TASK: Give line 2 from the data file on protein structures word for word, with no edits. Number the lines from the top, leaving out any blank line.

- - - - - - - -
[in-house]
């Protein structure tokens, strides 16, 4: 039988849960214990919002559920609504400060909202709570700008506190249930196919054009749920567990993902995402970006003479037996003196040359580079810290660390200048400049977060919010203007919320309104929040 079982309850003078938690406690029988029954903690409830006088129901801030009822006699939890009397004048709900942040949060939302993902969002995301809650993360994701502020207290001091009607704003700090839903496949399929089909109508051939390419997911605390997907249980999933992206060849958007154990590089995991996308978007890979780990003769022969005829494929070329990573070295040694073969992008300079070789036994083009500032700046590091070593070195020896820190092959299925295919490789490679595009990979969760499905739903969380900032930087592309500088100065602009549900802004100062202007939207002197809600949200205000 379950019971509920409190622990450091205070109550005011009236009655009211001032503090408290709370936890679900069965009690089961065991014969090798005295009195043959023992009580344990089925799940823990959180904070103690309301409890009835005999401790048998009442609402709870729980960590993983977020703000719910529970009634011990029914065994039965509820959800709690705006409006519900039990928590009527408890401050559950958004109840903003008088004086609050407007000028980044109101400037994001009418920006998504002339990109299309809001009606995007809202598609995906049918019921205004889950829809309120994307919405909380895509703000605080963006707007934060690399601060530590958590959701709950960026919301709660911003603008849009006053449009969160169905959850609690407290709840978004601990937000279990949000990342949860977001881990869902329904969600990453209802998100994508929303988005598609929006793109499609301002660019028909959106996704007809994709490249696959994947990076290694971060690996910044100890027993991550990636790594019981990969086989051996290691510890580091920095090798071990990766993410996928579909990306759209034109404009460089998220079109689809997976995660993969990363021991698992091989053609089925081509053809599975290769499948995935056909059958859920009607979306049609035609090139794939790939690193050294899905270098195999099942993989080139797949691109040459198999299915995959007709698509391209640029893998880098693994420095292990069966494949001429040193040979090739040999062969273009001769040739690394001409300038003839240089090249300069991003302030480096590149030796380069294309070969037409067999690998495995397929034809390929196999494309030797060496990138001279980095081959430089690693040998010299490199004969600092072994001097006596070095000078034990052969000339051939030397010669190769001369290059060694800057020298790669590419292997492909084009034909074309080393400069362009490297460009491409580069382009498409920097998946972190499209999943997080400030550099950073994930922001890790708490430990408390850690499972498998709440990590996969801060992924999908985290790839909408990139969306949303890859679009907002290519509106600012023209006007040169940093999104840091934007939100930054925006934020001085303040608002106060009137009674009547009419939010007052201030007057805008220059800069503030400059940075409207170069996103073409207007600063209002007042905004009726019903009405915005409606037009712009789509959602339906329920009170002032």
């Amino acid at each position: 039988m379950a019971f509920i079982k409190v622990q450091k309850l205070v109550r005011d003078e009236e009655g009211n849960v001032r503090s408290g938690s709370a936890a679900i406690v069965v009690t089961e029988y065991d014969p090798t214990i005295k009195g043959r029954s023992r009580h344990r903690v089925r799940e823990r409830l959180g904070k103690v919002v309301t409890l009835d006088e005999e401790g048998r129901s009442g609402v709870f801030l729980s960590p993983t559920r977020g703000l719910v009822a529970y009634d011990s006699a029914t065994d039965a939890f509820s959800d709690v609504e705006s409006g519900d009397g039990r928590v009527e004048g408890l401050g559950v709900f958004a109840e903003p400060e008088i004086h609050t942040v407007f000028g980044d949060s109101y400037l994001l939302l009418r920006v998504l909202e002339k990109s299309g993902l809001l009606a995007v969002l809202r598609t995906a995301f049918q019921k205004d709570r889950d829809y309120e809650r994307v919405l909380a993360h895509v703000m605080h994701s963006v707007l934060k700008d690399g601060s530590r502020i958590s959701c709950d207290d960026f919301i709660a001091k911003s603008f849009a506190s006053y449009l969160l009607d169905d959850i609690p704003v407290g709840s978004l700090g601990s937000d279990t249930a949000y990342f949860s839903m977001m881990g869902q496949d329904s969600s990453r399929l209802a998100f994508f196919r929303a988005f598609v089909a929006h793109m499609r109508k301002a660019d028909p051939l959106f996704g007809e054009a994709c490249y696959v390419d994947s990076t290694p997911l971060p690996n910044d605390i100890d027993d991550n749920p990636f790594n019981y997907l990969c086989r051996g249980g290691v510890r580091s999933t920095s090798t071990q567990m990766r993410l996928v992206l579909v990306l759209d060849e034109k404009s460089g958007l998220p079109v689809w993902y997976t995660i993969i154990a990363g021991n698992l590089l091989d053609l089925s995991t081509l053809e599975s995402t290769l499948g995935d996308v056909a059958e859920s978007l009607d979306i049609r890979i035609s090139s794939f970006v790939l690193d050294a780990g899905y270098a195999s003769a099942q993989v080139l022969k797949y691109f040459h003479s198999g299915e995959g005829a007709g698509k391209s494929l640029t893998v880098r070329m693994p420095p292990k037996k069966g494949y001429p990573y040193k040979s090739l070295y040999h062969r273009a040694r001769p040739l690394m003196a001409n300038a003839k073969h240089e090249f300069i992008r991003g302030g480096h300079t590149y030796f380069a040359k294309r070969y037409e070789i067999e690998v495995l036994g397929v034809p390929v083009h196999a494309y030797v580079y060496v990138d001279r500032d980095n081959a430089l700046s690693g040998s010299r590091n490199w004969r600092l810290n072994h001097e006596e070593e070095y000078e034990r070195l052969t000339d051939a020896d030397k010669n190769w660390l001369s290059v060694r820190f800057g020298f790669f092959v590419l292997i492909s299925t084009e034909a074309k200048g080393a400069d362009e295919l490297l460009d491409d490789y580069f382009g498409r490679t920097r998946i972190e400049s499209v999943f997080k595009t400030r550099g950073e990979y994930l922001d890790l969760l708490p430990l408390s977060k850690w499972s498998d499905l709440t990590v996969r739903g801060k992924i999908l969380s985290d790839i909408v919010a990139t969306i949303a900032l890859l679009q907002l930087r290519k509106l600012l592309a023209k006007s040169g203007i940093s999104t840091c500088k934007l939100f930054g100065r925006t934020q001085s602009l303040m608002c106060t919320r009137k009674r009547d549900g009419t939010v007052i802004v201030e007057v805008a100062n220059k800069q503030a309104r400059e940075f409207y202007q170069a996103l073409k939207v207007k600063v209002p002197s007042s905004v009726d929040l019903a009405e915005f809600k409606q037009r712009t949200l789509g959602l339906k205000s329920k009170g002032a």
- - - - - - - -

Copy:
């Protein structure tokens, strides 16, 4: 039988849960214990919002559920609504400060909202709570700008506190249930196919054009749920567990993902995402970006003479037996003196040359580079810290660390200048400049977060919010203007919320309104929040 079982309850003078938690406690029988029954903690409830006088129901801030009822006699939890009397004048709900942040949060939302993902969002995301809650993360994701502020207290001091009607704003700090839903496949399929089909109508051939390419997911605390997907249980999933992206060849958007154990590089995991996308978007890979780990003769022969005829494929070329990573070295040694073969992008300079070789036994083009500032700046590091070593070195020896820190092959299925295919490789490679595009990979969760499905739903969380900032930087592309500088100065602009549900802004100062202007939207002197809600949200205000 379950019971509920409190622990450091205070109550005011009236009655009211001032503090408290709370936890679900069965009690089961065991014969090798005295009195043959023992009580344990089925799940823990959180904070103690309301409890009835005999401790048998009442609402709870729980960590993983977020703000719910529970009634011990029914065994039965509820959800709690705006409006519900039990928590009527408890401050559950958004109840903003008088004086609050407007000028980044109101400037994001009418920006998504002339990109299309809001009606995007809202598609995906049918019921205004889950829809309120994307919405909380895509703000605080963006707007934060690399601060530590958590959701709950960026919301709660911003603008849009006053449009969160169905959850609690407290709840978004601990937000279990949000990342949860977001881990869902329904969600990453209802998100994508929303988005598609929006793109499609301002660019028909959106996704007809994709490249696959994947990076290694971060690996910044100890027993991550990636790594019981990969086989051996290691510890580091920095090798071990990766993410996928579909990306759209034109404009460089998220079109689809997976995660993969990363021991698992091989053609089925081509053809599975290769499948995935056909059958859920009607979306049609035609090139794939790939690193050294899905270098195999099942993989080139797949691109040459198999299915995959007709698509391209640029893998880098693994420095292990069966494949001429040193040979090739040999062969273009001769040739690394001409300038003839240089090249300069991003302030480096590149030796380069294309070969037409067999690998495995397929034809390929196999494309030797060496990138001279980095081959430089690693040998010299490199004969600092072994001097006596070095000078034990052969000339051939030397010669190769001369290059060694800057020298790669590419292997492909084009034909074309080393400069362009490297460009491409580069382009498409920097998946972190499209999943997080400030550099950073994930922001890790708490430990408390850690499972498998709440990590996969801060992924999908985290790839909408990139969306949303890859679009907002290519509106600012023209006007040169940093999104840091934007939100930054925006934020001085303040608002106060009137009674009547009419939010007052201030007057805008220059800069503030400059940075409207170069996103073409207007600063209002007042905004009726019903009405915005409606037009712009789509959602339906329920009170002032």